Oysters

Oysters are natural filter-feeders that clean our waters, provide other animals with food and habitat, and make up one of the region's most valuable fisheries.

Ten Chesapeake Bay tributaries have been selected for oyster reef restoration. Use the map above to track the progress of each restoration project.

Oysters

For more than a century, oysters have made up one of the region's most valuable commercial fisheries. While the filter-feeder continues to clean our water and offer food and habitat to other animals, over-harvesting, disease, pollution and habitat loss have led to a severe drop in oyster populations.

50

The amount of water, in gallons, that one adult oyster can filter in a day under certain conditions

Today, native oysters populations are at less than 1% of historic levels. In the Chesapeake Bay Watershed Agreement, the Chesapeake Bay Program set a goal to restore reefs and populations in ten tributaries by 2025, and ensure their protection. The following ten tributaries were selected for oyster restoration: Harris Creek, the Little Choptank River, Tred Avon, upper St. Mary's and Manokin rivers in Maryland, and the Great Wicomico, Lafayette, Lower York, Lynnhaven and Piankatank rivers in Virginia. The Sustainable Fisheries GIT approved the Eastern Branch of the Elizabeth River in Virginia as an eleventh bonus tributary in 2020.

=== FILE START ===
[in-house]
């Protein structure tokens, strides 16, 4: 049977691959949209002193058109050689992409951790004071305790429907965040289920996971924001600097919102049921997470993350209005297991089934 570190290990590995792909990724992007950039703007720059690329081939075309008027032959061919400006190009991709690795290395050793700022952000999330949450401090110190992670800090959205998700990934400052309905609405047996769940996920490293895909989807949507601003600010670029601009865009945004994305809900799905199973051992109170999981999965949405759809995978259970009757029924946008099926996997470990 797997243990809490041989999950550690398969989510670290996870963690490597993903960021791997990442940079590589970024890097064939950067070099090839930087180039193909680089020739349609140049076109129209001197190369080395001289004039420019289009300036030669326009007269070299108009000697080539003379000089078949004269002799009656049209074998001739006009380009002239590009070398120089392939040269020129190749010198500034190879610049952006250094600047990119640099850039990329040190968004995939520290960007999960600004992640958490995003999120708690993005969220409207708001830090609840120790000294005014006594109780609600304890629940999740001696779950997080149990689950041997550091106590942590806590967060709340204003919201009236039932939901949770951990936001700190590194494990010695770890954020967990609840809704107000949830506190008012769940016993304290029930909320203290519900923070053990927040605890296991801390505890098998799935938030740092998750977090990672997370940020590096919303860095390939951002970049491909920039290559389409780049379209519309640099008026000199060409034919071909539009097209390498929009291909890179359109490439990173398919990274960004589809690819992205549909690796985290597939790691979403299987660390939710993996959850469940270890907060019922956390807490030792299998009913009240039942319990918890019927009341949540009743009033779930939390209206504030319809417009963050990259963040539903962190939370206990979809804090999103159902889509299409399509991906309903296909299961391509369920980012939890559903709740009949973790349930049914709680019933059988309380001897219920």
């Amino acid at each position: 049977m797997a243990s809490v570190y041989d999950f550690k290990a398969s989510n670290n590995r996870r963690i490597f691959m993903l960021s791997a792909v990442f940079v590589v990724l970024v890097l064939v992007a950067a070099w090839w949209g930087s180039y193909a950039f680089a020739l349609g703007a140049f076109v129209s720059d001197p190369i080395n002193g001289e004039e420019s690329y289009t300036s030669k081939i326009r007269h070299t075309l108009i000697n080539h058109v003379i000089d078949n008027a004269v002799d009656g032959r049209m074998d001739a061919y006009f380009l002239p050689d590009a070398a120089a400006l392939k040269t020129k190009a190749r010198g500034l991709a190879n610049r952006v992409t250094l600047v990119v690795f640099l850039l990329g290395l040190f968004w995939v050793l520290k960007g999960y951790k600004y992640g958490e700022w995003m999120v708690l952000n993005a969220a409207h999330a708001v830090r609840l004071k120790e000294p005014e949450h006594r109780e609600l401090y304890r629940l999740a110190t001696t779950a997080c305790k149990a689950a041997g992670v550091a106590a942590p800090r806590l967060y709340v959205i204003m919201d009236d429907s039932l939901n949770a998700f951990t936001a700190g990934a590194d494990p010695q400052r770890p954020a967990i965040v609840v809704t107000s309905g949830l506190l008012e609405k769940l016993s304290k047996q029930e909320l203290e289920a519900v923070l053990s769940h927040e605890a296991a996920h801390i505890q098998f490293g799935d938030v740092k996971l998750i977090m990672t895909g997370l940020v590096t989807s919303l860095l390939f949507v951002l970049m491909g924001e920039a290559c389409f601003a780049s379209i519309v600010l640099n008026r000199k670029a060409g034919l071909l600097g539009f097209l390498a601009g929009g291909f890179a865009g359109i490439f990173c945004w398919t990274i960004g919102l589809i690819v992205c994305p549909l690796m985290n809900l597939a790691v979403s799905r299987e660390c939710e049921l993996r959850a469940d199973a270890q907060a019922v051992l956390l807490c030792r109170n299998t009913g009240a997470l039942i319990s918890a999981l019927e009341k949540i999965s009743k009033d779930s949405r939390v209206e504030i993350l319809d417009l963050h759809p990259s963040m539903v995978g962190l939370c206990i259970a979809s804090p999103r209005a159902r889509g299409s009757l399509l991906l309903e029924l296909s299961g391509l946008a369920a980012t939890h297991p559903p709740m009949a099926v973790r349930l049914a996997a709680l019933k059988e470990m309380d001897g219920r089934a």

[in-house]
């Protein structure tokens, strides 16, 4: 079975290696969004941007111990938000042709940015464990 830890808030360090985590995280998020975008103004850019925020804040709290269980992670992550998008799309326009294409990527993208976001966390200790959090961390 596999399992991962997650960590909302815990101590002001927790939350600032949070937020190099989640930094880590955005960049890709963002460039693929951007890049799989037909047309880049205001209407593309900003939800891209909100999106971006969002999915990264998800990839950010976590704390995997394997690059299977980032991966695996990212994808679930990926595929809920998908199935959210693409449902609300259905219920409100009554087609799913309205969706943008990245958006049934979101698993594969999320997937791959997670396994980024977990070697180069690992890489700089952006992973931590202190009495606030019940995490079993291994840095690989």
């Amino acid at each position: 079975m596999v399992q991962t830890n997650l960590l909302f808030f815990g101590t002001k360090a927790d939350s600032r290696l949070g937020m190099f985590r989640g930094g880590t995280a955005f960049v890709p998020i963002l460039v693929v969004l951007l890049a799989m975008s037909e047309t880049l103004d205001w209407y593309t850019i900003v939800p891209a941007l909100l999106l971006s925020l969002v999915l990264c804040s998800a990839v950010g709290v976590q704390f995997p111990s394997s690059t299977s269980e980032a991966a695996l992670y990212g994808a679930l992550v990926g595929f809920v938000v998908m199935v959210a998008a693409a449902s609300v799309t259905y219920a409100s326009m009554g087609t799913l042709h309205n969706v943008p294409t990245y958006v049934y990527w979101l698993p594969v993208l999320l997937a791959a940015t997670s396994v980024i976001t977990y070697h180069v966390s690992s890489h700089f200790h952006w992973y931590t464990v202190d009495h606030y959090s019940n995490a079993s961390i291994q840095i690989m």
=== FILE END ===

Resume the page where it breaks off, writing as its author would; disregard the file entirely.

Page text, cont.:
Each tributary that has been selected for oyster restoration is at a different level of progress in a process that involves developing a tributary restoration plan, constructing and seeding reefs, and monitoring and evaluating restored reefs. As of 2021, six tributaries have been restored toward the ten tributaries goal (Harris Creek, Little Choptank River, and the Tred Avon River in Maryland and the Lafayette, Piankatank, and Great Wicomico rivers in Virginia), in addition to the eleventh bonus tributary, the Eastern Branch of the Elizabeth River. Restoration work is under way in the remaining four tributaries under this goal (the upper St. Mary’s and Manokin rivers in Maryland and the Lower York and Lynnhaven rivers in Virginia).

To learn more about our progress toward restoring oyster habitat and populations in ten Bay tributaries, visit www.ChesapeakeProgress.com.